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Research Papers: Flows in Complex Systems

Mitigating Blockage Effects on Flow Over a Circular Cylinder in an Adaptive-Wall Wind Tunnel

[+] Author and Article Information
Michael Bishop

Department of Mechanical & Mechatronics Engineering,  University of Waterloo, 200 University Avenue West, Waterloo, ON, N2L 3G1, Canada

Serhiy Yarusevych

Department of Mechanical & Mechatronics Engineering,  University of Waterloo, 200 University Avenue West, Waterloo, ON, N2L 3G1, Canadasyarus@uwaterloo.ca

J. Fluids Eng 133(8), 081101 (Aug 16, 2011) (7 pages) doi:10.1115/1.4004421 History: Received August 28, 2010; Accepted June 08, 2011; Published August 16, 2011; Online August 16, 2011

The effect of wall streamlining on flow development over a circular cylinder was investigated experimentally in an adaptive-wall wind tunnel. Experiments were carried out for a Reynolds number of 57,000 and three blockage ratios of 5%, 8%, and 17%. Three test section wall configurations were investigated, namely, geometrically straight walls (GSW), aerodynamically straight walls (ASW), and streamlined walls (SLW). The results show that solid blockage effects are evident in cylinder surface pressure distributions for the GSW and ASW configurations, manifested by an increased peak suction and base suction. Upon streamlining the walls, pressure distributions for each blockage ratio investigated closely match distributions expected for low blockage ratios. Wake blockage limits wake growth in the GSW configuration at 7.75 and 15 diameters downstream of the cylinder for blockages of 17% and 8%, respectively. This adverse effect can be rectified by streamlining the walls, with the resulting wake width development matching that expected for low blockage ratios. Wake vortex shedding frequency and shear layer instability frequency increase in the GSW and ASW configurations with increasing blockage ratio. The observed invariance of the near wake width with wall configuration suggests that the frequency increase is caused by the increased velocity due to solid blockage effects. For all the blockage ratios investigated, this increase is rectified in the SLW configuration, with the resulting Strouhal numbers of about 0.19 matching that expected for low blockage ratios at the corresponding Reynolds number. Blockage effects on the shear layer instability frequency are also successfully mitigated by streamlining the walls.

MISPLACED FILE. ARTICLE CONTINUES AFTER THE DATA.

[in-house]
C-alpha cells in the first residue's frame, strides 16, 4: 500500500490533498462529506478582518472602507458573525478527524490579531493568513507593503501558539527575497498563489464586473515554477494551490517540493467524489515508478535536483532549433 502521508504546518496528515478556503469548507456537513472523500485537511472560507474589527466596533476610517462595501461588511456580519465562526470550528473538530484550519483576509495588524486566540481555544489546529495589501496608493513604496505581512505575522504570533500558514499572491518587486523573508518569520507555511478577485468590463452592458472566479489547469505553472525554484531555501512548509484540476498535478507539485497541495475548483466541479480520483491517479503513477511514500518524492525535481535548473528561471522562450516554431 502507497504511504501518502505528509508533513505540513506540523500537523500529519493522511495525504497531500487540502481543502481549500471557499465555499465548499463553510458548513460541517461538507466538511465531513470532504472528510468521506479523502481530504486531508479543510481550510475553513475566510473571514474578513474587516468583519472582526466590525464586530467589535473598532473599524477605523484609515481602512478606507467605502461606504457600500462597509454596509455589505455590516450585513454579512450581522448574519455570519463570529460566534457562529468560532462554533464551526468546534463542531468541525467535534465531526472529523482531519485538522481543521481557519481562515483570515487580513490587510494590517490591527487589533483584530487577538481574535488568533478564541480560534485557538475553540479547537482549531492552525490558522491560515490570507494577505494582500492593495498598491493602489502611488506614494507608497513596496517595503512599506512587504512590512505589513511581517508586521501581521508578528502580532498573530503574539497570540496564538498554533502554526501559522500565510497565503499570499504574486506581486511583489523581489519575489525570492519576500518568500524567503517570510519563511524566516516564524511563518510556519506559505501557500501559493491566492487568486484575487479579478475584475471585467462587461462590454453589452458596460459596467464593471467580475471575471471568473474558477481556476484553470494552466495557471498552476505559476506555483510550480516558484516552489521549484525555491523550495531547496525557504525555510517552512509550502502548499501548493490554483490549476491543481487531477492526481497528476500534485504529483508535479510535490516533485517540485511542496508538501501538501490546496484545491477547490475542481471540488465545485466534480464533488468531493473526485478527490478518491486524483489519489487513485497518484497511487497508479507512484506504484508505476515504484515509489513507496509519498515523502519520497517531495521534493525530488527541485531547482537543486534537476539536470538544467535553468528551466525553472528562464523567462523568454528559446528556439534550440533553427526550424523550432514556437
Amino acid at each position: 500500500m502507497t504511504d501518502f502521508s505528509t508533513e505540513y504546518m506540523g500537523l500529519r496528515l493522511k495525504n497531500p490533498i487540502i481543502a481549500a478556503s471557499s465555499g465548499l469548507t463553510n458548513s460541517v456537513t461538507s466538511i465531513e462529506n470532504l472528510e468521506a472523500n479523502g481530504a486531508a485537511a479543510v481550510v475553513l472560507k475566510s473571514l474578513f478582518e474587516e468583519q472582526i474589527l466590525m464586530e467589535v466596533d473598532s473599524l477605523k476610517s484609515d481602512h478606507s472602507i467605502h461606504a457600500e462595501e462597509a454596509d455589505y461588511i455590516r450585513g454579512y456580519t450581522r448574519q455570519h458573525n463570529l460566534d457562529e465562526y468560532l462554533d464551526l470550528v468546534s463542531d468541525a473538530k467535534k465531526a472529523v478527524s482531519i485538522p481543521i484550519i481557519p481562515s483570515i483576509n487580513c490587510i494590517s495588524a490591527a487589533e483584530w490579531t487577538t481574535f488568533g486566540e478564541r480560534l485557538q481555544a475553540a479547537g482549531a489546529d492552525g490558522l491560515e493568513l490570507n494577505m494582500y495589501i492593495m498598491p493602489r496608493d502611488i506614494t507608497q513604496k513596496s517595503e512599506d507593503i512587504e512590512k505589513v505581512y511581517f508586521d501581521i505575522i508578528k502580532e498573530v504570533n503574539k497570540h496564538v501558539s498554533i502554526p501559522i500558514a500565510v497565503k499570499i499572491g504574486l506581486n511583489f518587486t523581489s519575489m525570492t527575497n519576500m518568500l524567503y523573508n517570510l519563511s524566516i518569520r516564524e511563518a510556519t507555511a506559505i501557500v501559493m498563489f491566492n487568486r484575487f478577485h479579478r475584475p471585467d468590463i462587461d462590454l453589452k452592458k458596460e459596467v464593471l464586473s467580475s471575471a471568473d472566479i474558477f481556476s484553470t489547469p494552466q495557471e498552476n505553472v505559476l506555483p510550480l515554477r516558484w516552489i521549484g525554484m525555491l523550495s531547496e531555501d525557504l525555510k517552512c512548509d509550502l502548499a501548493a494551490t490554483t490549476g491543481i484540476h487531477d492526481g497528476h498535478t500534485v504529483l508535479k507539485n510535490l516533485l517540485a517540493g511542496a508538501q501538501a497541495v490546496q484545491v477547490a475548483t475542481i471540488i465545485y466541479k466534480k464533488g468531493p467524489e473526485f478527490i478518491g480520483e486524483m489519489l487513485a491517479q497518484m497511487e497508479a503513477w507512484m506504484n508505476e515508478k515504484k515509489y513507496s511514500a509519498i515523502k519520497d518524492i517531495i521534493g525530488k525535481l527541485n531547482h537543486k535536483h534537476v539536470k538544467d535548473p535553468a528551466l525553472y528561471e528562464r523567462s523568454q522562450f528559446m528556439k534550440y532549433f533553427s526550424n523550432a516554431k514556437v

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Copyright © 2011 by American Society of Mechanical Engineers
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Figures

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Figure 5

Surface pressure distributions in the SLW configuration. The data from Okamoto and Takeuchi [12] pertains to Red  = 32,200 and B = 4.2%. Note the uncertainty is accommodated by the size of the legends.

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Figure 4

Surface pressure distributions in the GSW, ASW, and SLW configurations. Note the uncertainty is accommodated by the size of the legends.

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Figure 3

Wall deflections in GSW, ASW, and SLW configurations for B = 17%

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Figure 2

Wall pressure distributions in an empty test section

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Figure 1

Adaptive-wall wind tunnel with a cylinder installed in the contracted test section

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Figure 10

Normalized shear layer instability frequency

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Figure 9

Spectra of the streamwise fluctuating velocity component measured in the separated shear layer at x/d = 0.25 and y/d = 0.62

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Figure 8

Dependence of the Strouhal number on the blockage ratio and wall configuration

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Figure 7

Spectra of the vertical fluctuating velocity component measured at x/d = 2.5, y/d = 0.5. Note that x/d = 2.5 is located about one diameter downstream of the vortex formation region and y/d = 0.5 approximately corresponds to the location of maximum turbulent intensity at this x/d.

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Figure 6

Mean half-wake width growth in the GSW, ASW, and SLW configurations

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